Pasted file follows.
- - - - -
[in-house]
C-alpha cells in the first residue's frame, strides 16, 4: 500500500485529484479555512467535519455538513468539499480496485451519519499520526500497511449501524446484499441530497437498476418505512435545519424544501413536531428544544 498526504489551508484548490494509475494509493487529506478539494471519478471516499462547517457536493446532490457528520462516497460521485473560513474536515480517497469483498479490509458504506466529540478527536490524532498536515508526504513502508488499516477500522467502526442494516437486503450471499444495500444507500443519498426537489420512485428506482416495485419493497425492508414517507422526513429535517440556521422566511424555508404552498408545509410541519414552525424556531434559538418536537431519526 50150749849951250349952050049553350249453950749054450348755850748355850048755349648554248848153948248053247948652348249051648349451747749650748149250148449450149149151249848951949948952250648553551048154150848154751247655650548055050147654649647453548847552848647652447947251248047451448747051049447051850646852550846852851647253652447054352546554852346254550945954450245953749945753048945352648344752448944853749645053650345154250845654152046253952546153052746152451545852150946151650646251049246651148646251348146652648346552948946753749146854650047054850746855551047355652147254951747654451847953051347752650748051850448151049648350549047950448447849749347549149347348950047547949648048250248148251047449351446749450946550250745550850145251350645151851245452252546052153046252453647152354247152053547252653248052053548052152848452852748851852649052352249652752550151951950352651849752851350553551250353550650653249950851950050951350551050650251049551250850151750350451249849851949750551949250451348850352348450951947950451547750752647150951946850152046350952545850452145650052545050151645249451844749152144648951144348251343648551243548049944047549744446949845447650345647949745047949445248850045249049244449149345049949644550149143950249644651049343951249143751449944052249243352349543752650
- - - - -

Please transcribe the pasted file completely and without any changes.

[in-house]
C-alpha cells in the first residue's frame, strides 16, 4: 500500500485529484479555512467535519455538513468539499480496485451519519499520526500497511449501524446484499441530497437498476418505512435545519424544501413536531428544544 498526504489551508484548490494509475494509493487529506478539494471519478471516499462547517457536493446532490457528520462516497460521485473560513474536515480517497469483498479490509458504506466529540478527536490524532498536515508526504513502508488499516477500522467502526442494516437486503450471499444495500444507500443519498426537489420512485428506482416495485419493497425492508414517507422526513429535517440556521422566511424555508404552498408545509410541519414552525424556531434559538418536537431519526 50150749849951250349952050049553350249453950749054450348755850748355850048755349648554248848153948248053247948652348249051648349451747749650748149250148449450149149151249848951949948952250648553551048154150848154751247655650548055050147654649647453548847552848647652447947251248047451448747051049447051850646852550846852851647253652447054352546554852346254550945954450245953749945753048945352648344752448944853749645053650345154250845654152046253952546153052746152451545852150946151650646251049246651148646251348146652648346552948946753749146854650047054850746855551047355652147254951747654451847953051347752650748051850448151049648350549047950448447849749347549149347348950047547949648048250248148251047449351446749450946550250745550850145251350645151851245452252546052153046252453647152354247152053547252653248052053548052152848452852748851852649052352249652752550151951950352651849752851350553551250353550650653249950851950050951350551050650251049551250850151750350451249849851949750551949250451348850352348450951947950451547750752647150951946850152046350952545850452145650052545050151645249451844749152144648951144348251343648551243548049944047549744446949845447650345647949745047949445248850045249049244449149345049949644550149143950249644651049343951249143751449944052249243352349543752650